For the first time since 2006, DC saw a net 1% canopy cover decline 1
. This decline is equal to 565
acres, an area roughly the size of the National Mall, and is a setback
to reaching the City’s goal of 40% tree canopy by 2032.
Geographically, the greatest declines happened in Wards 5, 7, and 8 –
DC’s most vulnerable areas.
Canopy Change by Ward 2015-2020
||Canopy Change 2015-2020 (%)
||Current Canopy 2020 (%)
||Potential Canopy (%)
Canopy Change on DC Owned Property 2015-2020
By land-use, low/medium density residential zones (-2%) and public
lands/parks/vacant lots (-3%) were hit hardest. While public lands
lost canopy overall, a slight gain (1%) was seen in public
right-of-ways (street trees), due to the City’s 20-year commitment to
re-tree its streetsides.
Canopy Change by Land Use Type 2015-2020
|Land Use Category*
||Canopy Change (%)
||Canopy Change (Acres)
|High Density Residential
|Low Density Residential
|Medium Density Residential
|Public and Parks
*Percent losses derived from land use category, not all DC land.
Losses in Wards 5, 7 and 8 were likely fueled by lower land prices in
these Wards and increased development. With population pressures, this
trend can be expected to continue. Casey Trees supports development to
accommodate incoming and existing residents, but development that does
not consider trees and greenspace to ensure better physical and social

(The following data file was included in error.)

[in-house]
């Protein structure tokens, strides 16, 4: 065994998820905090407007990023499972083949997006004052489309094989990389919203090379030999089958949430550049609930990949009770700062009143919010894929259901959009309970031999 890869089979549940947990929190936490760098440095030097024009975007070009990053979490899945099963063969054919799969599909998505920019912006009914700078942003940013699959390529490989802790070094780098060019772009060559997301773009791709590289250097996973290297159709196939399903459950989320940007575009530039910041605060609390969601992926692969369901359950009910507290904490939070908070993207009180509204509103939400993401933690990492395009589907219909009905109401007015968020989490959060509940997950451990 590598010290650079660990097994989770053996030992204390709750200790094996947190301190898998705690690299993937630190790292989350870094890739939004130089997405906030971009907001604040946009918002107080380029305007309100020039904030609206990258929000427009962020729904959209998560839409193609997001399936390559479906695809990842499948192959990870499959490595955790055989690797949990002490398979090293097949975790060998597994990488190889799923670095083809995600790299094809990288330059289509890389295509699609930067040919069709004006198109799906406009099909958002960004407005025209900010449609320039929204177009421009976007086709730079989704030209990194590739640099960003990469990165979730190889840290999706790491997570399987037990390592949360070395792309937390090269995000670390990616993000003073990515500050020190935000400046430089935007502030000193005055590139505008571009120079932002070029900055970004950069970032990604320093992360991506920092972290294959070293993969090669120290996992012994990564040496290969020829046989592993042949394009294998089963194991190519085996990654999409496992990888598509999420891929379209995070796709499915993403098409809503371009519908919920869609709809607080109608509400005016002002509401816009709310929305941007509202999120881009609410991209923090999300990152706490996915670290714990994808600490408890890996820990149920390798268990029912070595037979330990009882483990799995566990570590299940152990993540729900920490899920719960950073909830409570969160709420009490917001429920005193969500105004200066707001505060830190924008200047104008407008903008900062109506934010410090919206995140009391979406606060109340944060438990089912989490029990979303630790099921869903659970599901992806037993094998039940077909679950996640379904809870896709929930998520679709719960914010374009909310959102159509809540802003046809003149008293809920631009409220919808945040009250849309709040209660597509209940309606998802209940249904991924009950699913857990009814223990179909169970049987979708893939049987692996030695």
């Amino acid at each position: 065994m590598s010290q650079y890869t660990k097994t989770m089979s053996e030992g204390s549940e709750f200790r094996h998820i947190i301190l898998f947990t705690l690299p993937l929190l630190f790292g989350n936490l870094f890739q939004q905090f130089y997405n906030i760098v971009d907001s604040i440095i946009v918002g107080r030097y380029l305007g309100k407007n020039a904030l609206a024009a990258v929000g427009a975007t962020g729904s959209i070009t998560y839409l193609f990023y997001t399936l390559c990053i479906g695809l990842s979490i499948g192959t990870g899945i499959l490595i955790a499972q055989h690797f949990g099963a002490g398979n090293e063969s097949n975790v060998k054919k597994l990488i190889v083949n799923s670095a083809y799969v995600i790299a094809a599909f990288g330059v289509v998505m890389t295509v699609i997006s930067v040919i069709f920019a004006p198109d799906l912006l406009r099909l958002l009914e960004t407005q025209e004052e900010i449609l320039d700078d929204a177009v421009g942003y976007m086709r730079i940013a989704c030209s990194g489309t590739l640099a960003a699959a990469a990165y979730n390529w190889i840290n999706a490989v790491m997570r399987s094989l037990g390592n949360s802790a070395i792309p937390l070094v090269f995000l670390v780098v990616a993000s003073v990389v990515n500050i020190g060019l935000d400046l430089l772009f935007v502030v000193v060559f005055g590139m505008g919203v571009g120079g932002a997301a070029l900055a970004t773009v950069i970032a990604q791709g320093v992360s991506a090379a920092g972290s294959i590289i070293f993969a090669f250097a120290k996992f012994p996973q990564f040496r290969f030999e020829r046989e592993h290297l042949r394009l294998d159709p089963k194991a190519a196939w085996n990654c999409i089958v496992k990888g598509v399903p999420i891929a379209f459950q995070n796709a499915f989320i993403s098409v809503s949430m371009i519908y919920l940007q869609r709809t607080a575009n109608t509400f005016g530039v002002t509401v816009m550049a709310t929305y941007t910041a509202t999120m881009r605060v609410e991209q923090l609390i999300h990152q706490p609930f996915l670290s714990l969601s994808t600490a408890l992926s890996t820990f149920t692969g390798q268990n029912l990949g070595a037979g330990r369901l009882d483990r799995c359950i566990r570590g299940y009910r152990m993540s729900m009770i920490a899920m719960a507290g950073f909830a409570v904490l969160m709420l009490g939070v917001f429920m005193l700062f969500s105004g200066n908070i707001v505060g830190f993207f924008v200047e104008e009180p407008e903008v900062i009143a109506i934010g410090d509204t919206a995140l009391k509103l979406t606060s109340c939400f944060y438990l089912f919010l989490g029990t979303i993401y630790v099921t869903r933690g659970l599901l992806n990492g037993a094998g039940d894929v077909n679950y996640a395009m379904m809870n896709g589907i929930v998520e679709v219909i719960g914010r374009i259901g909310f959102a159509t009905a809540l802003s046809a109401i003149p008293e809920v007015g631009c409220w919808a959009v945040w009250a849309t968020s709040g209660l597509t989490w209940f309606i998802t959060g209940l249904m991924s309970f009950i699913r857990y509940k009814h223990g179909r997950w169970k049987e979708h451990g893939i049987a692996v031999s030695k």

health outcomes is not sustainable. At worst, developments that add
more concrete and asphalt to areas already experiencing elevated heat
levels and poor air quality will exacerbate negative health outcomes,
especially for DC’s most at-risk residents in Wards 5, 7 and 8.
The canopy loss experienced in the District was also seen in Prince
George’s (PG), Montgomery (MOCO), and Fairfax Counties, ranging from
0.3% to 2.2%. Casey Trees will spotlight canopy trends in neighboring
jurisdictions to keep policy makers, elected officials and residents
informed on this important topic in future Tree Report Cards.
Canopy Loss by County 2014-2018*
||Canopy 2018 (%)
||Canopy Loss 2014-2018 (%)
||Canopy Loss (Acres)
*Chesapeake Conservancy Land Cover Data Project, preliminary 2018
The Tree Report Card is Casey Trees’ annual evaluation of DC 's urban
forest. It looks at where our successes have been over the past year
and highlights where improvements can be made. This year
the District received an overall grade of A-.
The Tree Report Card rates Washington DC’s urban forest based on four
metrics: Tree Coverage, Tree Health, Tree Planting and Tree
Protection. Each metric is evaluated using a standard formula and
given a letter grade. This year’s overall grade of
A- is based upon the average of
four categories that are graded individually and explained in detail